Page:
Emergency department crowding: causes, consequences and solutions

Added April 22, 2020

Citation: Morley C, Unwin M, Peterson GM, et al. Emergency department crowding: A systematic review of causes, consequences and solutions. PLOS One 2018; 13(8): e0203316
DOI: 10.1371/journal.pone.0203316

What is this? The COVID-19 pandemic is placing a strain on health systems and healthcare workers, and emergency department (ED) crowding may put people at higher risk of infection.

In this systematic review, the authors searched for studies that investigated the causes and consequences of, or solutions to, ED crowding. They did not restrict by type of study but limited their search to articles published in English between 2000 and 2018, and did their search in June 2018. They included 14 studies of the causes of crowding, 40 studies of the consequences of crowding and 52 studies of potential solutions to crowding in ED.

What was found: The majority of identified causes of crowding in ED related to the number and type of people attending ED and timely discharge from ED

Higher numbers of ED visits by elderly people with complex and chronic conditions increase crowding in ED.

Consequences of crowding include treatment delays for patients and potentially increased mortality.

Reported solutions to crowding in ED focused on efficient patient flow within the ED.

There were promising outcomes for solutions aimed at the introduction of whole-of-system initiatives to meet timed patient disposition targets and extended hours of primary care.

What’s uncertain: The precise local factors which lead to crowding in ED and the actual impact of improving patient flow are uncertain.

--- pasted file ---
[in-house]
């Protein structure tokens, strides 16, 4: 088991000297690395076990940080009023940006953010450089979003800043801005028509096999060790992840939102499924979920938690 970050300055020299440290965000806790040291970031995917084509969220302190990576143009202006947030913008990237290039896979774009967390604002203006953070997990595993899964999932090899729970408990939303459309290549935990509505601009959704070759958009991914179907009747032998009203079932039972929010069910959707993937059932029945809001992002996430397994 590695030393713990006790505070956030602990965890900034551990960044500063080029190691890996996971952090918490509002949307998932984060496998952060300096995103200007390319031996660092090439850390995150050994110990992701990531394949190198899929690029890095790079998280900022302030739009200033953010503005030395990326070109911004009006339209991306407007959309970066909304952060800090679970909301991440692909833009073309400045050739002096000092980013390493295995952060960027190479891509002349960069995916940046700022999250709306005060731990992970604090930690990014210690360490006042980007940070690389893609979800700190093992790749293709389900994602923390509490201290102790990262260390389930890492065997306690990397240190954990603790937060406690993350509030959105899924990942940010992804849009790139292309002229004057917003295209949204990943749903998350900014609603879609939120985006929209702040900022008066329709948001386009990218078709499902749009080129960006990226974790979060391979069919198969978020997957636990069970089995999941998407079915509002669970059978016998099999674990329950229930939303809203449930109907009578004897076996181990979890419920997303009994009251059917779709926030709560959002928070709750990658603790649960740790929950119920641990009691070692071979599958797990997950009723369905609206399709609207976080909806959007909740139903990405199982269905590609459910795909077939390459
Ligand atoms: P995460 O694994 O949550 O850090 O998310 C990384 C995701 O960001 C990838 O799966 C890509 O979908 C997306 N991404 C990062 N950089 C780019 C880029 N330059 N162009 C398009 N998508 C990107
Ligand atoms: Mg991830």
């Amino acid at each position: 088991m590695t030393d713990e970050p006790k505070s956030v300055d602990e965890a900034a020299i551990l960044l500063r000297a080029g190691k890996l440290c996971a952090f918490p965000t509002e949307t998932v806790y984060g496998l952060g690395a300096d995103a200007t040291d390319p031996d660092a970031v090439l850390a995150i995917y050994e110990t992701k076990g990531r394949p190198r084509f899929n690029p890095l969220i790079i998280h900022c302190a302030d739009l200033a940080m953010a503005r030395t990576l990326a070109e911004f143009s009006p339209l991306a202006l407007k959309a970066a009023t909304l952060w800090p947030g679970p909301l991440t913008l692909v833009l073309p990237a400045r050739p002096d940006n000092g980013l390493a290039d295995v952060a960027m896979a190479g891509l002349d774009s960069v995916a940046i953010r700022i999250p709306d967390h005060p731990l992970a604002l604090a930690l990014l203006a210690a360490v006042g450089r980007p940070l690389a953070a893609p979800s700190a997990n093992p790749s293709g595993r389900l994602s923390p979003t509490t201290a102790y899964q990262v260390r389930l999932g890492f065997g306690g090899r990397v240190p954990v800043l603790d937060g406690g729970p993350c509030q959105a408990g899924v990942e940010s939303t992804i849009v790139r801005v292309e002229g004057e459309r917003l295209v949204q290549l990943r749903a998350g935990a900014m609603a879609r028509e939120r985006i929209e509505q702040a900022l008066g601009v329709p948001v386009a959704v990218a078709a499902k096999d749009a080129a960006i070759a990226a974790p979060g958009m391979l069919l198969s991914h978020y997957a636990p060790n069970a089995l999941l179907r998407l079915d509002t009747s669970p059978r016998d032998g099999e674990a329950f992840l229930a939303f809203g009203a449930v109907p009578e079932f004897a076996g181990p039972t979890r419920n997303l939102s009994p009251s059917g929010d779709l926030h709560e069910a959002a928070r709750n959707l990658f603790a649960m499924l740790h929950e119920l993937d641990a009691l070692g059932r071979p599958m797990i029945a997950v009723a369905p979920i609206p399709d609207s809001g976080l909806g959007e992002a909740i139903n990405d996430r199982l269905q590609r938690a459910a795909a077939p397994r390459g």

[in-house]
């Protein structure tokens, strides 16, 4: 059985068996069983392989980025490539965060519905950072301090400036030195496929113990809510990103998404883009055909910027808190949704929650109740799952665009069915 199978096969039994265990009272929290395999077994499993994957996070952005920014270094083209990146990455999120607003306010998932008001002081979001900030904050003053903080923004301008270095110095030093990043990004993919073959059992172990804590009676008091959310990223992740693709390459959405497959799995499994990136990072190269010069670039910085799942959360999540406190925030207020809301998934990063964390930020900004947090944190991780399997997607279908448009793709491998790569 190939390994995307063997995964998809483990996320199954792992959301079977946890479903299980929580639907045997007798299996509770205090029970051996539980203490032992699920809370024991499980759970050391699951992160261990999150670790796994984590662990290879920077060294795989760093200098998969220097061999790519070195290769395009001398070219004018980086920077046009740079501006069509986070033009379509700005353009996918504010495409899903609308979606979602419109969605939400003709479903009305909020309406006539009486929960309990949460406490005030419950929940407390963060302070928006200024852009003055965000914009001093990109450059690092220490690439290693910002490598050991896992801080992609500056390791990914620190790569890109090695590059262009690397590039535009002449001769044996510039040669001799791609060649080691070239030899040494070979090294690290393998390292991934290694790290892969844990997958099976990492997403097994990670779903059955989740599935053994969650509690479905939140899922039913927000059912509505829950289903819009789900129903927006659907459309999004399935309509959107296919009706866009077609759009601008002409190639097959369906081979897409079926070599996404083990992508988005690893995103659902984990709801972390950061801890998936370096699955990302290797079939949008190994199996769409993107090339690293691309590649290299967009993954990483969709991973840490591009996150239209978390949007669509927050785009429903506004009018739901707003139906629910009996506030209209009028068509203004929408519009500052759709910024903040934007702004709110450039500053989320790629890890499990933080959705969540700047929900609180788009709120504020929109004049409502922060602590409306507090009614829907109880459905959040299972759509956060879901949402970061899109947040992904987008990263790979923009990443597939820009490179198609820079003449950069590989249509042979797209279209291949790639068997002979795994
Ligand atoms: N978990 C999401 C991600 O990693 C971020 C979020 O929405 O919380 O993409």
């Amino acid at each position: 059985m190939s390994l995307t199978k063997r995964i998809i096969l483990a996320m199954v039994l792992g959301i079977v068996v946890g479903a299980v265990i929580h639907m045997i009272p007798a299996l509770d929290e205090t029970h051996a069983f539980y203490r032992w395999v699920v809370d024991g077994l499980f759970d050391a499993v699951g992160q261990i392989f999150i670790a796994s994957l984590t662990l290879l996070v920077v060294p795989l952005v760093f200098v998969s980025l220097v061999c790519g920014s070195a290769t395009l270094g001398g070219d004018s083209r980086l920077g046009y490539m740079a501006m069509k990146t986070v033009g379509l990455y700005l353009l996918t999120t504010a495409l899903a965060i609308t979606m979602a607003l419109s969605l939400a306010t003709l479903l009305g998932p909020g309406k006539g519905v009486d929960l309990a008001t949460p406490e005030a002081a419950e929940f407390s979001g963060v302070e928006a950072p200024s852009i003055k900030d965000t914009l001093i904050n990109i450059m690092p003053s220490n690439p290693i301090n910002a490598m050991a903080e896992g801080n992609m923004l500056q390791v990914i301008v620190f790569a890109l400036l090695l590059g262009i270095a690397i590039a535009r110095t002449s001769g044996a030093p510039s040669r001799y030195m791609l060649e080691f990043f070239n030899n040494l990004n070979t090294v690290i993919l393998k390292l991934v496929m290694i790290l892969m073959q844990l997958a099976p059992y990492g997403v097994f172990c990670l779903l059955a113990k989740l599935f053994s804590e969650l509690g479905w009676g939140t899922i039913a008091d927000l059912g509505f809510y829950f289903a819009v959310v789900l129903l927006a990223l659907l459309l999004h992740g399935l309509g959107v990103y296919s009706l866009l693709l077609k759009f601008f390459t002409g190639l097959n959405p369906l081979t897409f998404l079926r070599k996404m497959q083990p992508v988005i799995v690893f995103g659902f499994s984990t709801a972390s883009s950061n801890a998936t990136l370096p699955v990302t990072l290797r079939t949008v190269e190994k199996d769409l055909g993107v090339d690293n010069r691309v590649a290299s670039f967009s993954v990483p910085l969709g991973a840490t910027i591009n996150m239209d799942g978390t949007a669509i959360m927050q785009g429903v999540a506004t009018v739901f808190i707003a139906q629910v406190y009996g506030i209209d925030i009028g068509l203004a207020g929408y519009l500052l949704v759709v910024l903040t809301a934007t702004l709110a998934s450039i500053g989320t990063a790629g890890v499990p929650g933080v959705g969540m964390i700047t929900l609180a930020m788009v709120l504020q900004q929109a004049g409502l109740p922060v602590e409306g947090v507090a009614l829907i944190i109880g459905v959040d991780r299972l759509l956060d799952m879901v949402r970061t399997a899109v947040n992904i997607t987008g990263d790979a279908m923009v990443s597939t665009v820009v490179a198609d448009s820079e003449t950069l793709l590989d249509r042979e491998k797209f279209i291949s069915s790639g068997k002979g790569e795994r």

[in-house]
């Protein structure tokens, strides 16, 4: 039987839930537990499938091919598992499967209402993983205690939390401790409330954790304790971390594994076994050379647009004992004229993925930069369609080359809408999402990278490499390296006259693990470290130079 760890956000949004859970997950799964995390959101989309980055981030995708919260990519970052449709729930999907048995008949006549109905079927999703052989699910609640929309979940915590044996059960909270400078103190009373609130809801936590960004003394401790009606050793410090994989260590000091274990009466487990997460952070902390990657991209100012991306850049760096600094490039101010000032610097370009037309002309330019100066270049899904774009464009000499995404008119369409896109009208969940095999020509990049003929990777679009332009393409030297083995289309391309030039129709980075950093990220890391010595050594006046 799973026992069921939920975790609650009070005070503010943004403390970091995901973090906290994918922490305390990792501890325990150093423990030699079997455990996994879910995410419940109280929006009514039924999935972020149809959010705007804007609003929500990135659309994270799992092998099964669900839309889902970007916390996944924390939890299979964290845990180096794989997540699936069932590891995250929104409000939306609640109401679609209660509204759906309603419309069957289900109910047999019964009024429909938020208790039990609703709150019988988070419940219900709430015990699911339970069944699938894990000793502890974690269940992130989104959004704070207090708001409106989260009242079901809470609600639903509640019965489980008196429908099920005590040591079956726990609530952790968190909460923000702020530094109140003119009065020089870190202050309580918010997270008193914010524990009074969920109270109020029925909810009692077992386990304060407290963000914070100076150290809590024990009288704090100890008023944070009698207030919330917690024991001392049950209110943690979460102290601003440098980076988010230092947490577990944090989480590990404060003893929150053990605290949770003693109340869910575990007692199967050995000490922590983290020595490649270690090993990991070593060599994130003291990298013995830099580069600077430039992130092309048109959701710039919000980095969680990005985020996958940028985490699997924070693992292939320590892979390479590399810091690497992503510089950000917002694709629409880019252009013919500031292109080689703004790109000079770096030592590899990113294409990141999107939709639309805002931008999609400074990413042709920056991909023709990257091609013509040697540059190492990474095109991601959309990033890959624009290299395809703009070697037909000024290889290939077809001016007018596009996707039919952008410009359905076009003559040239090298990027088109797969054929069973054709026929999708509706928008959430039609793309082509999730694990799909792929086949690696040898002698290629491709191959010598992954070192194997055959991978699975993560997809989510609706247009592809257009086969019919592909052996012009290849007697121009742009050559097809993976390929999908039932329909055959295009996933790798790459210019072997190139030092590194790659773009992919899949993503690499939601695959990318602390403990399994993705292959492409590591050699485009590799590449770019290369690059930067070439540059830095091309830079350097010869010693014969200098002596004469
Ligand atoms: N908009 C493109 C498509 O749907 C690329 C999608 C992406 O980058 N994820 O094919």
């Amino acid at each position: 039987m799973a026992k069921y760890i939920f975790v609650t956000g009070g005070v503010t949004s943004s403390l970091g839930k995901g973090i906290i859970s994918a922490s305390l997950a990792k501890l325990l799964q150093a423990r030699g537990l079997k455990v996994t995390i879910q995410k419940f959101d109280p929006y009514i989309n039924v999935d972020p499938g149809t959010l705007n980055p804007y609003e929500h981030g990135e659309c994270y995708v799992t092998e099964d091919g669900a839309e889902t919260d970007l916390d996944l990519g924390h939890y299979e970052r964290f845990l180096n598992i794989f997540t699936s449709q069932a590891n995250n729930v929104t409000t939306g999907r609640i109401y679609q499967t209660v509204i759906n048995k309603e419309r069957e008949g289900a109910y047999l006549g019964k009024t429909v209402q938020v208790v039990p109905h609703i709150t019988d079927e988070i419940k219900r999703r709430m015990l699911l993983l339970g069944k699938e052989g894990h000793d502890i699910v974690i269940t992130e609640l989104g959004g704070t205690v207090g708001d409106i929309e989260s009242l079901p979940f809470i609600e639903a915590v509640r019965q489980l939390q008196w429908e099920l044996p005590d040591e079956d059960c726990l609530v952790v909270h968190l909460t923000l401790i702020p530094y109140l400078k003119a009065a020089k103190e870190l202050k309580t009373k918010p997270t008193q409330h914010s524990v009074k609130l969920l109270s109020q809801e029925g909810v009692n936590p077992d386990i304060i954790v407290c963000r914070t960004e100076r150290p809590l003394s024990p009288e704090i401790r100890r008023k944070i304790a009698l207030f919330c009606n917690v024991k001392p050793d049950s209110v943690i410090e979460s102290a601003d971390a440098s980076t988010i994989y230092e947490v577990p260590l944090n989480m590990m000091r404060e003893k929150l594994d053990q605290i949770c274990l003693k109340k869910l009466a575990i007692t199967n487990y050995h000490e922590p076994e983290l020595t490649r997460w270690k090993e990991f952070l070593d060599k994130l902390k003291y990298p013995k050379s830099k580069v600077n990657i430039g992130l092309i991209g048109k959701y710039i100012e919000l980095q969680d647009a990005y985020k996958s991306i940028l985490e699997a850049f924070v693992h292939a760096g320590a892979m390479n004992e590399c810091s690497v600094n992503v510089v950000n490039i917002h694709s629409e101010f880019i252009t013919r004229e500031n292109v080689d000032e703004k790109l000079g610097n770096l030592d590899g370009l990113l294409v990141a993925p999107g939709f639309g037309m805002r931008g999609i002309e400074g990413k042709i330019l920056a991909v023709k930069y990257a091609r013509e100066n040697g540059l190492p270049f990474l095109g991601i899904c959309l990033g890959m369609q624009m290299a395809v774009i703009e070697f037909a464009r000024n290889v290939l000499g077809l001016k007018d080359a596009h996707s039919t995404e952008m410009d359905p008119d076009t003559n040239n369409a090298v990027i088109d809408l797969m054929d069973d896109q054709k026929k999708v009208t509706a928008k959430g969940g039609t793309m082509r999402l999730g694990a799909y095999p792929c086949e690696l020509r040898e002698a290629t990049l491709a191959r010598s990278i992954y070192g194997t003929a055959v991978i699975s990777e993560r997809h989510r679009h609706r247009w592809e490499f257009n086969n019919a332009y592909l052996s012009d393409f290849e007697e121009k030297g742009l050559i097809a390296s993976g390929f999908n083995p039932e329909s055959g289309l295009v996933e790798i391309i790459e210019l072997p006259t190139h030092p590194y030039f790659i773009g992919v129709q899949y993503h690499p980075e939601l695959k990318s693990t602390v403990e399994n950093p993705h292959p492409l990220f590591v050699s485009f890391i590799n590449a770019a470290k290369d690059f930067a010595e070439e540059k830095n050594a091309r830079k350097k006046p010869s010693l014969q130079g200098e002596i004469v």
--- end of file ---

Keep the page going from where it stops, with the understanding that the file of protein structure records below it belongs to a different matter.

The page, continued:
Disclaimer: This summary has been written by staff and volunteers of Evidence Aid in order to make the content of the original document accessible to decision makers who are searching for the available evidence on the coronavirus (COVID-19) but may not have the time, initially, to read the original report in full. This summary is not intended as a substitute for the medical advice of physicians, other health workers, professional associations, guideline developers, or national governments and international agencies. If readers of this summary think that the evidence that is presented within it is relevant to their decision-making they should refer to the content and details of the original article, and the advice and guidelines offered by other sources of expertise, before making decisions. Evidence Aid cannot be held responsible for any decisions made about the coronavirus (COVID-19) on the basis of this summary alone.

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